In 1993, after her eighth store, Cora decided to explore franchising her business and taking the Cora name across Canada. By that point in Quebec, Cora’s name was synonymous with breakfasts that were feasts for the eyes as well as the belly.
The following year, Franchising Cora Inc. was created and the first franchise opened in Pointe-Claire. I ask if she was ever fearful or apprehensive, on this swift and seemingly smooth journey from housewife to businesswoman extraordinaire to freshly minted franchisor.
“I was full of fear, of course,” she says. “At the beginning, I always thought, I am not a businessperson; I am an intellectual, I’m a writer. This is not my forte and all those kinds of scary thoughts we put in our minds. Every time I opened a store I would say, ‘I reached my platform …my ceiling … and soon [people] will discover my incompetence.’ But I kept going on and because I am an intellectual, I read a lot and I read everything about franchising.”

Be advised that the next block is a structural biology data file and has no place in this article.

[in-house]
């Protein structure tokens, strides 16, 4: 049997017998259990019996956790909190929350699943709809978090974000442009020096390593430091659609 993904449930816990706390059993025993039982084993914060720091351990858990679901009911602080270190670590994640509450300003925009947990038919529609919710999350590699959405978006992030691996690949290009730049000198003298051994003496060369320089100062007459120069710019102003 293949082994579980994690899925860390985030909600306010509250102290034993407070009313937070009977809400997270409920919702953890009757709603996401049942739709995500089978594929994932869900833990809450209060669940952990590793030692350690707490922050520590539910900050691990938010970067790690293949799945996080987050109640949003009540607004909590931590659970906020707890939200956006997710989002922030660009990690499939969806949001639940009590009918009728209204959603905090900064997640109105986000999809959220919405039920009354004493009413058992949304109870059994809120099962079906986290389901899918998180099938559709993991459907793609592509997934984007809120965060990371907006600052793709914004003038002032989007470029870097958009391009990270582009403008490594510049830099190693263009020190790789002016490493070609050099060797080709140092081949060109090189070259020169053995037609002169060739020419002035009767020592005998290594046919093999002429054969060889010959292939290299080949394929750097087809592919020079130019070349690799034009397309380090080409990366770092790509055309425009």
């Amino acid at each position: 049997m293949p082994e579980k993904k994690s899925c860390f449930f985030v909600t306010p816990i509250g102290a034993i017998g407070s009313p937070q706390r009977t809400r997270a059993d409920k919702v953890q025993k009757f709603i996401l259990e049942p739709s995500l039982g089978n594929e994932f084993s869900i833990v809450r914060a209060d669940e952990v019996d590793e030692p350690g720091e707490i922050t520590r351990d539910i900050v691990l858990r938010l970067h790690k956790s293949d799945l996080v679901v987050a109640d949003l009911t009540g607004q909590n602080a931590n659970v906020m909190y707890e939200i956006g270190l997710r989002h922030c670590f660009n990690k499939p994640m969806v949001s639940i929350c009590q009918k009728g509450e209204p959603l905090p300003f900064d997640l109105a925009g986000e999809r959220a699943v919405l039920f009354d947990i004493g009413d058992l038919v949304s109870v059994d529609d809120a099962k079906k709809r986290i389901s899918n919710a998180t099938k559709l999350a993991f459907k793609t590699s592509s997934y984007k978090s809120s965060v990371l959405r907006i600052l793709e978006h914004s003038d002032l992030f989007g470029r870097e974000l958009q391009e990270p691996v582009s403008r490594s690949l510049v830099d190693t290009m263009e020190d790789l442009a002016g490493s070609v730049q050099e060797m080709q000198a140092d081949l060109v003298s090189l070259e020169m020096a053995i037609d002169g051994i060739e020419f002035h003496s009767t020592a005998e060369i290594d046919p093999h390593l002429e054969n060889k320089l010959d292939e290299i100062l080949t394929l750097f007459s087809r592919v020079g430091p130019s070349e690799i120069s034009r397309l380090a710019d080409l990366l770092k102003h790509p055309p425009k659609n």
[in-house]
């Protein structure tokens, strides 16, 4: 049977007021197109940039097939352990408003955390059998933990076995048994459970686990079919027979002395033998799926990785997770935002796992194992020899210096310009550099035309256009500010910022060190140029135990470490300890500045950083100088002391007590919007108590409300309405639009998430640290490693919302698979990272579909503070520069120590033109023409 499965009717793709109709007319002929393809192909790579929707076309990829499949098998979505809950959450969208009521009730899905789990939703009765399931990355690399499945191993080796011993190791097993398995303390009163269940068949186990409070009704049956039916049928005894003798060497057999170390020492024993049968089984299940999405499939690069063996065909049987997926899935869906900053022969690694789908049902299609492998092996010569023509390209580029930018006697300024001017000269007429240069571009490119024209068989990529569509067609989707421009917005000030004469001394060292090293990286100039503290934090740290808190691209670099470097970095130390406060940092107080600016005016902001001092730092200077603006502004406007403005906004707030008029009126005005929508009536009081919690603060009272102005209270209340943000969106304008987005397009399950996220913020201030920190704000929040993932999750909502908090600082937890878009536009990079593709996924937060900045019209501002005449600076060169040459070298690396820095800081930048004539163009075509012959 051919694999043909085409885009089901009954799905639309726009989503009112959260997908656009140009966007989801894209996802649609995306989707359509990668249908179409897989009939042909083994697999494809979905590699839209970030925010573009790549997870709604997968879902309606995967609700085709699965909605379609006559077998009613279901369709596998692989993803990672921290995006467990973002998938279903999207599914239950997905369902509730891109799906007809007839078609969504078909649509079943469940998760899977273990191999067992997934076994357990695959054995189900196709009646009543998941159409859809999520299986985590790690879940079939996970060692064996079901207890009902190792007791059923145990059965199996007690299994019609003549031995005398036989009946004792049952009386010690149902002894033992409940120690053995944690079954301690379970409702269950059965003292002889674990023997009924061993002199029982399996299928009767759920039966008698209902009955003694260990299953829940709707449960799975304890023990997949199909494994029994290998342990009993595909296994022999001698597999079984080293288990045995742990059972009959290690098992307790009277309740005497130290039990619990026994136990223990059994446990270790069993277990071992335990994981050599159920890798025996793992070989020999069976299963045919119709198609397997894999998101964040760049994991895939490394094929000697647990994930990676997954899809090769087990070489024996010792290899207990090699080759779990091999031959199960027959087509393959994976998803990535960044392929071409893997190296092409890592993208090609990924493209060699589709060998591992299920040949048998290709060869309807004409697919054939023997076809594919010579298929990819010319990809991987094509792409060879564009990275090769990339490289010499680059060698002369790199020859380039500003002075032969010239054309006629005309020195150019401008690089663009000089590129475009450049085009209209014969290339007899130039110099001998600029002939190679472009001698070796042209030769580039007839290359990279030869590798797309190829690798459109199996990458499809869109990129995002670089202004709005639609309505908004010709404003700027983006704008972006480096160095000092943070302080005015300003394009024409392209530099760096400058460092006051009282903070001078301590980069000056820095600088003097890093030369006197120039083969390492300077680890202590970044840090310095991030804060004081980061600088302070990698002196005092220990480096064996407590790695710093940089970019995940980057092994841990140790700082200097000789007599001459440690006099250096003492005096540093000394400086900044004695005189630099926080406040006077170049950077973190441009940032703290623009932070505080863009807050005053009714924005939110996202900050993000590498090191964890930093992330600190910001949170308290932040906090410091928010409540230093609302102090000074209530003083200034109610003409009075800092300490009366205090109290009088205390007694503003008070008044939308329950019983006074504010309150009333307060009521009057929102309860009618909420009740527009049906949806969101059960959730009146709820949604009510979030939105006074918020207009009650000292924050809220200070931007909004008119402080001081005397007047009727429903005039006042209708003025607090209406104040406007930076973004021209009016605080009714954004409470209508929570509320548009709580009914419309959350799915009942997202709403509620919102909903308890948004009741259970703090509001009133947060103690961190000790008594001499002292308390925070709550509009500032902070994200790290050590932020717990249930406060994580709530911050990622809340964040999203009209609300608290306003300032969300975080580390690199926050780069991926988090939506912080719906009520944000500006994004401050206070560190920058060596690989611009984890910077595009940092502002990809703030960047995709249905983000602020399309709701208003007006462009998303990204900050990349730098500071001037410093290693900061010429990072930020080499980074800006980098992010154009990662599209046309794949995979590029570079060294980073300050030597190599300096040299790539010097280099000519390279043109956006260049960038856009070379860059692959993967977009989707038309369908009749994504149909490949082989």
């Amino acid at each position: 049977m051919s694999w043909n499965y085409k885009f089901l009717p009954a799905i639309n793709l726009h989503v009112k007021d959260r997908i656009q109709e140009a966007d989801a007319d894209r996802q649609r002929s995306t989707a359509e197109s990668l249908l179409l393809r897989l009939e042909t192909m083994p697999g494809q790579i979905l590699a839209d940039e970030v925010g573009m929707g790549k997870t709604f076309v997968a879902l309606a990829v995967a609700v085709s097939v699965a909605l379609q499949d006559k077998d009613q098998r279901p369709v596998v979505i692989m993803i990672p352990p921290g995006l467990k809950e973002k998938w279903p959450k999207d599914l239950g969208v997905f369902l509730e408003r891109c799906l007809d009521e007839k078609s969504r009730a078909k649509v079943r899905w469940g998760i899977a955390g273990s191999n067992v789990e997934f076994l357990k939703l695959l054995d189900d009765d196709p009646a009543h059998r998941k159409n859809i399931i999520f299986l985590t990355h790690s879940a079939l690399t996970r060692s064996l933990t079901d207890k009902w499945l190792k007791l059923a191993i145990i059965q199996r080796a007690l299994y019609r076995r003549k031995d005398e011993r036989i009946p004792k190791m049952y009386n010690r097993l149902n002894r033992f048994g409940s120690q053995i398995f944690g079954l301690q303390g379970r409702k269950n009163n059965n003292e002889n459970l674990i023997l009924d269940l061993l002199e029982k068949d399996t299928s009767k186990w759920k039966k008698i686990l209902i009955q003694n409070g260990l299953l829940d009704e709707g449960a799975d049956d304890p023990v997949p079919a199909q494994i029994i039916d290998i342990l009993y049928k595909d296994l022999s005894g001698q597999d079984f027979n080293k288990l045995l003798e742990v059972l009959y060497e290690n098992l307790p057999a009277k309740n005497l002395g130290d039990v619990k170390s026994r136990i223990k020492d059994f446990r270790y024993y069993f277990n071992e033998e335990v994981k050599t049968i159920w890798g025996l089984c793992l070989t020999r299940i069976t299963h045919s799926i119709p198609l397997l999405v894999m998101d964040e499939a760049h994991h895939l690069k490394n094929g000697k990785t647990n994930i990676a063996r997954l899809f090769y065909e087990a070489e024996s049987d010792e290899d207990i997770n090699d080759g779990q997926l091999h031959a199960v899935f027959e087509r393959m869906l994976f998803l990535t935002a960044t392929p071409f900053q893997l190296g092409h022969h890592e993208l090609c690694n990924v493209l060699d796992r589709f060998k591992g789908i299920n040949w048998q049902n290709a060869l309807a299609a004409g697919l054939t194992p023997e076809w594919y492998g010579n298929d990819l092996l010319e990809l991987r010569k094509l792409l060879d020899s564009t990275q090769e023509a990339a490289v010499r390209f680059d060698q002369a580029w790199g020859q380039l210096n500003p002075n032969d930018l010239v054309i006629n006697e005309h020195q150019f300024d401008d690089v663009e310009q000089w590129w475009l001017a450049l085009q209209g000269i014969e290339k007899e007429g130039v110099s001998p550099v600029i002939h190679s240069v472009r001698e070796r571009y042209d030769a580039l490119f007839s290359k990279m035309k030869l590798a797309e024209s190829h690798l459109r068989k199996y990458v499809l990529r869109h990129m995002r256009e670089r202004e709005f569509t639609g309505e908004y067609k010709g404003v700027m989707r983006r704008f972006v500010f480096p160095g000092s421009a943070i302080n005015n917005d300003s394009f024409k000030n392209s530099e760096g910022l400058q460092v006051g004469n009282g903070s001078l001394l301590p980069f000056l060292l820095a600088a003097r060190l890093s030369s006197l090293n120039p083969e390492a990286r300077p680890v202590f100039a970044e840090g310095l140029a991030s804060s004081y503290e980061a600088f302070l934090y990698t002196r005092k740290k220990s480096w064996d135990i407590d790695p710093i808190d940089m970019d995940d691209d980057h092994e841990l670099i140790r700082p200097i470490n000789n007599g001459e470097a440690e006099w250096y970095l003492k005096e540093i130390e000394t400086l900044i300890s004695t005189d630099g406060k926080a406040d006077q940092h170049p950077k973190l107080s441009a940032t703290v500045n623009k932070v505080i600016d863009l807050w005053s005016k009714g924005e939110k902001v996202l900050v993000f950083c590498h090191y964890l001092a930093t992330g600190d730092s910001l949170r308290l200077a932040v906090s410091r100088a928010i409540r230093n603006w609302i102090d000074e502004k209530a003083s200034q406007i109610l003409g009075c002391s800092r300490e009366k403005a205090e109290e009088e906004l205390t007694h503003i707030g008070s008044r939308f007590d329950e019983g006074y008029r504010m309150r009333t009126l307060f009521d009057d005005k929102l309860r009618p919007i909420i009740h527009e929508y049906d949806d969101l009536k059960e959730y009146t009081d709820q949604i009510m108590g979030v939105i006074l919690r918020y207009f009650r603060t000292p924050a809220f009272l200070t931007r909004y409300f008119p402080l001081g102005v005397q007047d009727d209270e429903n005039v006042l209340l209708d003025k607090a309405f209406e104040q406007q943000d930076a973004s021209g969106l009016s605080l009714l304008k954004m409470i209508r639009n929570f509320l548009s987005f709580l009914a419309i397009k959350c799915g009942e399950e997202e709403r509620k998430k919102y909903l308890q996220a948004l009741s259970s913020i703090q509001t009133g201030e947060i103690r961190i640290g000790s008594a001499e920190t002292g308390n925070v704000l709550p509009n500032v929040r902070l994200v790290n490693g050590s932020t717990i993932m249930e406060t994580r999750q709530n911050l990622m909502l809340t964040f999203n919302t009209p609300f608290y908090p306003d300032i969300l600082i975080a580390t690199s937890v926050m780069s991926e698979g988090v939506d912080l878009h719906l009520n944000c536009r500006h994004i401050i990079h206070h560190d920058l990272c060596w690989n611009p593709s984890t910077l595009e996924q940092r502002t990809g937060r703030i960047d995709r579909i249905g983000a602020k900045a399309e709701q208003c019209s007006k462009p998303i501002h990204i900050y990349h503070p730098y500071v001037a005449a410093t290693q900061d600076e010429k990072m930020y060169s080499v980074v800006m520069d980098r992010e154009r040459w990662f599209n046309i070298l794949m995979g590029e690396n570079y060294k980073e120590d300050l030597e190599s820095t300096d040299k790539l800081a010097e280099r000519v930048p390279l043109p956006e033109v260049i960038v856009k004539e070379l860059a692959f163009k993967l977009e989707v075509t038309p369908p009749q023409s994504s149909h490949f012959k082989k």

Cora, fueled by both her lack of experience and her passion to succeed, became an expert on franchising. Without a mentor, she used the many authors and the obstacles they overcame in their endeavors as the guiding hands to lead her on this new path.
“Today I would say I educated myself on business … I read all the business books and reading was really my coach. One book in particular, Michael Gerber’s E-Myth, [discusses] why most entrepreneurs fail … It is not enough to know the product, you have to have a brain for business, to think, to coordinate and to organize.”
I ask if these skills came naturally for her as a mother. Coming from a family of three myself, I have seen the degree of multi-tasking, thinking on your feet and time and money-management, that goes into raising a brood.